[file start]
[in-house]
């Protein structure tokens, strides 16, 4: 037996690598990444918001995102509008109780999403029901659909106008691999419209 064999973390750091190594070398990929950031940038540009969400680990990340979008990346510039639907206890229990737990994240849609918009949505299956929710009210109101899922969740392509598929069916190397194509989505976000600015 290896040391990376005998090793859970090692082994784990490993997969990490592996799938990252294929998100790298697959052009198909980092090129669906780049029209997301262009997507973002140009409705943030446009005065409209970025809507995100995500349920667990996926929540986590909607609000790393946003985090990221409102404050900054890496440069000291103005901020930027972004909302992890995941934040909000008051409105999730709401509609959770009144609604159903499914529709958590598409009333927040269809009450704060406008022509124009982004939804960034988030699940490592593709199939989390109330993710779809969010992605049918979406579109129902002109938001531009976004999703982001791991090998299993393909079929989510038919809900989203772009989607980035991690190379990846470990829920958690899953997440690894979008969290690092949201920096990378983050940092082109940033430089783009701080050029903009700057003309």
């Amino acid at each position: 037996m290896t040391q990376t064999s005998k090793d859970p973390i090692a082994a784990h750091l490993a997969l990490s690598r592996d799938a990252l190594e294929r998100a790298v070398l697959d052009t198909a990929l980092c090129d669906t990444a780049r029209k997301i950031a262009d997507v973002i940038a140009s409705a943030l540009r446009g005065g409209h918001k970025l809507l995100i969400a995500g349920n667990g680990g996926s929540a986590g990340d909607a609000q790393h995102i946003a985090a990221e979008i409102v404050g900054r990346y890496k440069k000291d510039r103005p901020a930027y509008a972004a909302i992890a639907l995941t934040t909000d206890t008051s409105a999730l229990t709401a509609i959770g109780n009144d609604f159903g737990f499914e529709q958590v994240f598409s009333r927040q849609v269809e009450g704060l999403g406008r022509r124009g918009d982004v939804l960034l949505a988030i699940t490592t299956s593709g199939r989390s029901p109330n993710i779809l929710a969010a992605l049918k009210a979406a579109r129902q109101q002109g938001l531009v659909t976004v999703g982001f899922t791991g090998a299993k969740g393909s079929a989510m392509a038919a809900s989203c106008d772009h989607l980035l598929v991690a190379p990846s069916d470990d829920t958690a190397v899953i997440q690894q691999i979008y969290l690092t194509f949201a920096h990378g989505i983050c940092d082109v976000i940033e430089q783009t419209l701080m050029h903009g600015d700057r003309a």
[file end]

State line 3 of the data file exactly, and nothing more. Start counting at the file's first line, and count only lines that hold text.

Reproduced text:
């Amino acid at each position: 037996m290896t040391q990376t064999s005998k090793d859970p973390i090692a082994a784990h750091l490993a997969l990490s690598r592996d799938a990252l190594e294929r998100a790298v070398l697959d052009t198909a990929l980092c090129d669906t990444a780049r029209k997301i950031a262009d997507v973002i940038a140009s409705a943030l540009r446009g005065g409209h918001k970025l809507l995100i969400a995500g349920n667990g680990g996926s929540a986590g990340d909607a609000q790393h995102i946003a985090a990221e979008i409102v404050g900054r990346y890496k440069k000291d510039r103005p901020a930027y509008a972004a909302i992890a639907l995941t934040t909000d206890t008051s409105a999730l229990t709401a509609i959770g109780n009144d609604f159903g737990f499914e529709q958590v994240f598409s009333r927040q849609v269809e009450g704060l999403g406008r022509r124009g918009d982004v939804l960034l949505a988030i699940t490592t299956s593709g199939r989390s029901p109330n993710i779809l929710a969010a992605l049918k009210a979406a579109r129902q109101q002109g938001l531009v659909t976004v999703g982001f899922t791991g090998a299993k969740g393909s079929a989510m392509a038919a809900s989203c106008d772009h989607l980035l598929v991690a190379p990846s069916d470990d829920t958690a190397v899953i997440q690894q691999i979008y969290l690092t194509f949201a920096h990378g989505i983050c940092d082109v976000i940033e430089q783009t419209l701080m050029h903009g600015d700057r003309a």